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LEADERSHIP AND THE ELITE PLAYER

For elite players, one of the biggest challenges is not just how to continually fine tune your game, but equally important, how to get an "edge" in things that are less quantifiable. For example, how well can you lead a team when adversity hits? How well do you communicate when the team is down? How do YOU respond, as one of the key players on the team, when the team is unraveling? How do you get the most out of your teammates, even those who are not playing well? These are all areas we focus on at the JFSLA. These are all areas college coaches look for in key players. It is great to be one of the best players on the field, but can you also lead a team in a positive way when things are not going as planned?! This edge, this confidence, this leadership is critical to going from being a very good player to a great player.


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LEADERSHIP AND THE CLUB/HIGH SCHOOL PLAYER

For players who may not yet be at the elite level, here is your chance to make up some ground. Perhaps you are not the most gifted technically, or you think you lack speed. Julie often says that she was one of the slowest players on the national team but made up for it in other ways. Learn how to communicate better, pull a team together, organize a group, be a positive force when things go wrong. Learn effective ways to draw out the most in your team, to lead by example, and most important, lead with confidence. You do not have to be the superstar, team captain, or most vocal on a team to do this. Not enough attention is given to these less tangible skill sets that so often define a team and it's players. Be the player that brings your team to the next level. You too can be a great leader and a great player.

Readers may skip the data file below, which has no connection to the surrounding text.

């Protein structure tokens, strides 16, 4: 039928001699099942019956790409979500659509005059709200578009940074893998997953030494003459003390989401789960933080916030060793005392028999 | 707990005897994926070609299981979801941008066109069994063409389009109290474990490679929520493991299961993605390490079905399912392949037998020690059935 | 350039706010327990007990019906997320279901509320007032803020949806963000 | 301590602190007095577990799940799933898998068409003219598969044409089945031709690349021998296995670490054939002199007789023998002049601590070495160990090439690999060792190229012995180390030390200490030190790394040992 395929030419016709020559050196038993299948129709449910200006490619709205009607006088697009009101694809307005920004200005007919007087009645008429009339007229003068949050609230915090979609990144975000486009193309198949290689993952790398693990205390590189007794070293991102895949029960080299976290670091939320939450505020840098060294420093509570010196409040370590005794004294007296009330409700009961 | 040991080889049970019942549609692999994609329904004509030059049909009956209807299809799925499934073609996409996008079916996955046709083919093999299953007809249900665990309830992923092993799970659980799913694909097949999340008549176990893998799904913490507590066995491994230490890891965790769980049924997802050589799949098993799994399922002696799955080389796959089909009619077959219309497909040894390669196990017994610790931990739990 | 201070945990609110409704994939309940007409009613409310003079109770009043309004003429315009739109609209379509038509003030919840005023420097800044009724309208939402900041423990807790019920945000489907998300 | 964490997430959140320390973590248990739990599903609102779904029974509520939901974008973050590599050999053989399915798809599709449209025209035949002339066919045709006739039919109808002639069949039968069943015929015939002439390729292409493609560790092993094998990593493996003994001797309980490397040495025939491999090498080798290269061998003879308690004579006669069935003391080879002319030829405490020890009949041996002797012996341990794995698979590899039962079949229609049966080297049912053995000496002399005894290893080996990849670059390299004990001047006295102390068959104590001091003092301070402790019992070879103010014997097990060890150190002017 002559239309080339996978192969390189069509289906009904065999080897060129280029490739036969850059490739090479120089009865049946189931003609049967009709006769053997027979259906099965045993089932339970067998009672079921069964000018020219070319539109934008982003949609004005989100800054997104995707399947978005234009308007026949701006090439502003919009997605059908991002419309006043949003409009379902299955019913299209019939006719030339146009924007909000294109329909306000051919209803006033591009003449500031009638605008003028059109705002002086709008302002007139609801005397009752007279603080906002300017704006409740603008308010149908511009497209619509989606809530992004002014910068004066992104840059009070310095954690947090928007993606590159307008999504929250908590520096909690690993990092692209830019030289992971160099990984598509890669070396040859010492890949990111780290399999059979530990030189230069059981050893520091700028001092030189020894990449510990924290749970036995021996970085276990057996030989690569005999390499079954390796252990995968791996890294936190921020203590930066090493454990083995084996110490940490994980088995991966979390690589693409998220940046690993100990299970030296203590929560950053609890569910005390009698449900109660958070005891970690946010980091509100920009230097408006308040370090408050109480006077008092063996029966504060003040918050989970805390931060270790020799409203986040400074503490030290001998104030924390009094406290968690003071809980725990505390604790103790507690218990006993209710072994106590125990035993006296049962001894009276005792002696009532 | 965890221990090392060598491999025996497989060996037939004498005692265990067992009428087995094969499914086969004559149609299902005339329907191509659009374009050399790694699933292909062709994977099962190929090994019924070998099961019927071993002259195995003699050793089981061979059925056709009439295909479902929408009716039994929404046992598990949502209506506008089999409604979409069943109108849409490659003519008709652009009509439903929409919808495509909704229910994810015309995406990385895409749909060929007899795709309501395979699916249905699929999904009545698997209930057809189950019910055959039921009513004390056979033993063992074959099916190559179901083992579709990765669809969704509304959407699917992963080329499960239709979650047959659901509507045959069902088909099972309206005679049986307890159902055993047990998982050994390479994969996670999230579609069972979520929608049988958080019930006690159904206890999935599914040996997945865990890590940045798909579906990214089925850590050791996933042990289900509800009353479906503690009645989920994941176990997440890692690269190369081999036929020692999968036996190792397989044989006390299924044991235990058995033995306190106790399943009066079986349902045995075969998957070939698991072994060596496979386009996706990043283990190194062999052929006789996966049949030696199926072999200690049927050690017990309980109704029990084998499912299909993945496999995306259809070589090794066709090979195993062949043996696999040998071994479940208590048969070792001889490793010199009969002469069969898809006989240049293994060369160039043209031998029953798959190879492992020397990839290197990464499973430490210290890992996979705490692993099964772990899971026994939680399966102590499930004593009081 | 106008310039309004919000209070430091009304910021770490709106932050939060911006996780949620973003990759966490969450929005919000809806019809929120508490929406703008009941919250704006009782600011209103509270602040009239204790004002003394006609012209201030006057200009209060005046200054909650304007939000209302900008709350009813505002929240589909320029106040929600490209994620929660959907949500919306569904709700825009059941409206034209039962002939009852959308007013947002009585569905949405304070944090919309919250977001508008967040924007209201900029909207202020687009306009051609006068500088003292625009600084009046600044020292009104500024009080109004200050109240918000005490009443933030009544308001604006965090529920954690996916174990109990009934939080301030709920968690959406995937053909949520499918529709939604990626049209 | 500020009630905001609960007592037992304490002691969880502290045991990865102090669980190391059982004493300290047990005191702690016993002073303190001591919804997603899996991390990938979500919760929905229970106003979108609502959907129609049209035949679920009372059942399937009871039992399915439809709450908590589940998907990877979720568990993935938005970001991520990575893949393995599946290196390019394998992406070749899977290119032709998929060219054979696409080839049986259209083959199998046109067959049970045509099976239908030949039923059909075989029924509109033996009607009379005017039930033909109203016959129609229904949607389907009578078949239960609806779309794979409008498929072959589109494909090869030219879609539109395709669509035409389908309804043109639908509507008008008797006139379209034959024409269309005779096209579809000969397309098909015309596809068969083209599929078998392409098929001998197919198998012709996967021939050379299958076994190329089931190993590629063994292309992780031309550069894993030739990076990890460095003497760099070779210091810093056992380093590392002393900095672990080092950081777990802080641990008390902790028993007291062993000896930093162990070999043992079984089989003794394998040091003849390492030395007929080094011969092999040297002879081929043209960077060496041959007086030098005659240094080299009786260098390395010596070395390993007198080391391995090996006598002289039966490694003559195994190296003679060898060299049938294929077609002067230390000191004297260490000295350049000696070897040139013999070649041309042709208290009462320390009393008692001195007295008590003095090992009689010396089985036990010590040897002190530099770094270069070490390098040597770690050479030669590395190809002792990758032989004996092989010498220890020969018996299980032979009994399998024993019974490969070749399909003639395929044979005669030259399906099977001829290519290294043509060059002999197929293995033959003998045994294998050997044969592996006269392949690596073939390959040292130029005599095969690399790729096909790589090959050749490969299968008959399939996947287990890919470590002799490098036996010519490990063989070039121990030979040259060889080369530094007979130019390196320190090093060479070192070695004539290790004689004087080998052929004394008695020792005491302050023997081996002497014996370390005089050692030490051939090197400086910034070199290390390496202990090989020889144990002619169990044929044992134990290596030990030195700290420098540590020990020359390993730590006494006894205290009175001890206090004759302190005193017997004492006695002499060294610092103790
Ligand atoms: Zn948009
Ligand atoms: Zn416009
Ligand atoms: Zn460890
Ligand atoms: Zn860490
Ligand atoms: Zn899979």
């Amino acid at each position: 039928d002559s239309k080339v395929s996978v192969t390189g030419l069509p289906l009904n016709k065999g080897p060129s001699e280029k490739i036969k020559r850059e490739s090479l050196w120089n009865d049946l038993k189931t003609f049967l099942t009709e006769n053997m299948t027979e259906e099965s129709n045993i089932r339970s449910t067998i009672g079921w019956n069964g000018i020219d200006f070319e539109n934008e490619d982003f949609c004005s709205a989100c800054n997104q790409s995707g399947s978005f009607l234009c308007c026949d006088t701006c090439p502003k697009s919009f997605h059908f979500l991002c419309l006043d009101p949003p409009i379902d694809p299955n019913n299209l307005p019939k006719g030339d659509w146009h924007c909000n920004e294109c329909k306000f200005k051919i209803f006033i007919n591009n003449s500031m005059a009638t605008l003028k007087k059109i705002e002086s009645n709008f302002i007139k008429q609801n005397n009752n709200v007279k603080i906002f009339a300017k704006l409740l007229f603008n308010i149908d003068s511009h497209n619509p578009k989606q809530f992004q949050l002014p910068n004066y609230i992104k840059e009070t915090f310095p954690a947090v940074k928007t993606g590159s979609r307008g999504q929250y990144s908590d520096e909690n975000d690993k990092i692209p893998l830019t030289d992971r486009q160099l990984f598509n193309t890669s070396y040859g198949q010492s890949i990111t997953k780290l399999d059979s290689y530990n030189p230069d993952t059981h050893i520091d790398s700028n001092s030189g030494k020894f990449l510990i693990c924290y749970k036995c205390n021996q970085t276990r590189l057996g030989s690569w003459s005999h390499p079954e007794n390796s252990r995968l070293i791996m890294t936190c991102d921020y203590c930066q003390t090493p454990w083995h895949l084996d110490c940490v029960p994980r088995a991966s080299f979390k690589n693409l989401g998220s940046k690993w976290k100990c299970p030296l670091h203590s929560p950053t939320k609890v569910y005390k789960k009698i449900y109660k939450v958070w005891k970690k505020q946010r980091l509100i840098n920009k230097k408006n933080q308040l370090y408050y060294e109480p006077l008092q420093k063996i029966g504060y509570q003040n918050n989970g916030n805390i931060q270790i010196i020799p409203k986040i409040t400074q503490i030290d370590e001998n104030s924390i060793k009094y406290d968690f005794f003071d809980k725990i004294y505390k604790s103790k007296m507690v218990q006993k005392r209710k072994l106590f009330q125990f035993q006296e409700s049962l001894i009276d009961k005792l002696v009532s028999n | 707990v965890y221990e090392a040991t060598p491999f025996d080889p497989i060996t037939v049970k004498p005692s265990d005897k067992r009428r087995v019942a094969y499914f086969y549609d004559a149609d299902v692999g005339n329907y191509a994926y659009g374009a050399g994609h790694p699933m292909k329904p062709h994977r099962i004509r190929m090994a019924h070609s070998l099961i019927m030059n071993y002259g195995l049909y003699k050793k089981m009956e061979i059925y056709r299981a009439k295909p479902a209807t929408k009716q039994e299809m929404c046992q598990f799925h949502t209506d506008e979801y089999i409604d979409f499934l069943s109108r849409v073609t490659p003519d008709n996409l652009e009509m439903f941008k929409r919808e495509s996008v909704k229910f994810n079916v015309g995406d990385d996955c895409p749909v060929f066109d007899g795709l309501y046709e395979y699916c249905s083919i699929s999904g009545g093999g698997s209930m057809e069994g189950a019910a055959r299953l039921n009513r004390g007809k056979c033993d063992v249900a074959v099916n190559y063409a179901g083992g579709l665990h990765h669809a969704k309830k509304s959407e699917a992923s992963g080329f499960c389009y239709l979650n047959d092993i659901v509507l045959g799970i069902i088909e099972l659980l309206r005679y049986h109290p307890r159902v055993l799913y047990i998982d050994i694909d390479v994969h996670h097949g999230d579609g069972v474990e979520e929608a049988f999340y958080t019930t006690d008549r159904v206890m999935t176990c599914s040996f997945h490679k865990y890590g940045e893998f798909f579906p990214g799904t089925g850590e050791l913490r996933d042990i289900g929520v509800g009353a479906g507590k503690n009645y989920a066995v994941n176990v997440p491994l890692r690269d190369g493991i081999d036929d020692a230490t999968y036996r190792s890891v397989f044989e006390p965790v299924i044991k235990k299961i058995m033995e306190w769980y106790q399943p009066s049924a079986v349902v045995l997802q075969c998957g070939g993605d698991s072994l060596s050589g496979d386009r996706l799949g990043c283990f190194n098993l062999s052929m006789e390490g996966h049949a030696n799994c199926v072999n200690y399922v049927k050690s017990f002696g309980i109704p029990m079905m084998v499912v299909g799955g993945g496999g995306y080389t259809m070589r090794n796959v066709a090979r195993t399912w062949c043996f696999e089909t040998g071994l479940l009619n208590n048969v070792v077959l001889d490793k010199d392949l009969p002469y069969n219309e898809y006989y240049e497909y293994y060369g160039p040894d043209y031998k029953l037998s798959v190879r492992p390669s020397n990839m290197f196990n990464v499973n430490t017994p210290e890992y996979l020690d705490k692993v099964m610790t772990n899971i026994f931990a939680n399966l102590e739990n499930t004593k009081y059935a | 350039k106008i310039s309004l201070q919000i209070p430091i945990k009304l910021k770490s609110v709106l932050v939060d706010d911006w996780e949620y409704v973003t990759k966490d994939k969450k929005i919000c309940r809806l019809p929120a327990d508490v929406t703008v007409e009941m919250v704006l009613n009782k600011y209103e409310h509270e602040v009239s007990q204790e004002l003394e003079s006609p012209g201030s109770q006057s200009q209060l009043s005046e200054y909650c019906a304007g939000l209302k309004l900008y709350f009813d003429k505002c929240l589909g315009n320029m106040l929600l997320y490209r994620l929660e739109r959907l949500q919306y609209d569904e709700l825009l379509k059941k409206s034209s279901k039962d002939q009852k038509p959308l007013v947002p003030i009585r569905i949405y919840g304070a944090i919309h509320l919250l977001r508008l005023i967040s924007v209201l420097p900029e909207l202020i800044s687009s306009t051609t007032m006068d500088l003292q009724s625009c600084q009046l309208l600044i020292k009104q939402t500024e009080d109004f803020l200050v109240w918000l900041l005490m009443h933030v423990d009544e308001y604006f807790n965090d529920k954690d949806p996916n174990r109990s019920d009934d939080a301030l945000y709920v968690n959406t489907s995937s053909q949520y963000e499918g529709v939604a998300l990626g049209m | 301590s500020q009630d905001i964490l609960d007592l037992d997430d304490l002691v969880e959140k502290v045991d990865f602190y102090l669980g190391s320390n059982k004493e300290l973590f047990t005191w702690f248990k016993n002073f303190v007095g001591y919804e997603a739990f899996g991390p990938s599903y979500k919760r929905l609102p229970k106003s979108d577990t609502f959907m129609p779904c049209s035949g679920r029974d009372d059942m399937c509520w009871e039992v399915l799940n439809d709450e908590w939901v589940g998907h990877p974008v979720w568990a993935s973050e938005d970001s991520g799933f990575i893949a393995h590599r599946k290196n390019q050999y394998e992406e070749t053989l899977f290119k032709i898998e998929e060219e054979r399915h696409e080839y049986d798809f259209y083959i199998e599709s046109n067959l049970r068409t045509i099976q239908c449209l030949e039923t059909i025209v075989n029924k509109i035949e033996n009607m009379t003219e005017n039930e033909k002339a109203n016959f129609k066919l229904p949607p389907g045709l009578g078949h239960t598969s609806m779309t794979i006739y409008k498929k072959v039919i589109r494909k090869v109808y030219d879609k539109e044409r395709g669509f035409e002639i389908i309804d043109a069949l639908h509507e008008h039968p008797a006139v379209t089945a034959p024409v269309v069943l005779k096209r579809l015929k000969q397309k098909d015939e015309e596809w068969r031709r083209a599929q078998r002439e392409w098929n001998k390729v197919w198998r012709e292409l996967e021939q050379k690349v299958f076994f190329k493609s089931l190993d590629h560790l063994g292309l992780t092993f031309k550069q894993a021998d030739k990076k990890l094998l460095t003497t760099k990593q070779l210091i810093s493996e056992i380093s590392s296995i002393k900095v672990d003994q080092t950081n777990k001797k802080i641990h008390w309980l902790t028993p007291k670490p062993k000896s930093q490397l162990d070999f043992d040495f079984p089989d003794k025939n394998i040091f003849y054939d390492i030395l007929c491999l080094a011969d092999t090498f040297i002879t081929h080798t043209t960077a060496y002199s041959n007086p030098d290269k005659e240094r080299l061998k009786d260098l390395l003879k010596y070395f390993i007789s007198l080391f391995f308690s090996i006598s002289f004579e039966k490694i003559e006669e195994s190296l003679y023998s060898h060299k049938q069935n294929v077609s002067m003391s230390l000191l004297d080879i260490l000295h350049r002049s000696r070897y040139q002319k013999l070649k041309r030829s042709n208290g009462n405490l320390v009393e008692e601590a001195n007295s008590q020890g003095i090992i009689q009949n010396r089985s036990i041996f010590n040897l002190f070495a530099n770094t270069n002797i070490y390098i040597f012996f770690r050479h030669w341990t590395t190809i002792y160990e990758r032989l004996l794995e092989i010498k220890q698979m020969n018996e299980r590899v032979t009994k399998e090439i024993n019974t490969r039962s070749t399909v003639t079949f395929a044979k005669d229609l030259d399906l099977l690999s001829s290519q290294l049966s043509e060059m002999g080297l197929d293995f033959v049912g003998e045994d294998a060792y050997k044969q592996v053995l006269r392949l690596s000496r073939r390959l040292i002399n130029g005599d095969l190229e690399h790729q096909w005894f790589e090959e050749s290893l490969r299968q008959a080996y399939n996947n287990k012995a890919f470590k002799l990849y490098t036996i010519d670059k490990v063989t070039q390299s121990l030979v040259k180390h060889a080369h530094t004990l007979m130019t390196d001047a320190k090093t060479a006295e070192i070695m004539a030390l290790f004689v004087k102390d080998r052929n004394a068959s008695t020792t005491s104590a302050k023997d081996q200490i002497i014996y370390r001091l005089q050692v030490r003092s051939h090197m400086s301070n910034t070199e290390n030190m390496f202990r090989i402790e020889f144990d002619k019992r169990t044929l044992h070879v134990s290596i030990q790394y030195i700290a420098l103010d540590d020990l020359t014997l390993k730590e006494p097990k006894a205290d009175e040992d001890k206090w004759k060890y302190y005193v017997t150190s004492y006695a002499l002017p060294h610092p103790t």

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LEADERSHIP AND THE RECREATIONAL PLAYER

At the JFSLA, we believe the beauty of sports is that we all learn so much about life by just PLAYING. And the beauty of team sports is you get to learn how to work within a group, deal with different personalities, and experience first hand the power of a team unifying for a common cause.... and that does not depend on winning medals or winning Olympics. It only requires that you play. The recreational player will walk away from this week-long experience and be a better player, yes, but also, a much more confident player AND person. She will understand the value of leading by example, being a great communicator, working within a team, setting goals, creating a plan of action to achieve those goals, working hard, and all the other wonderful gifts that sports offer... regardless of the level you play.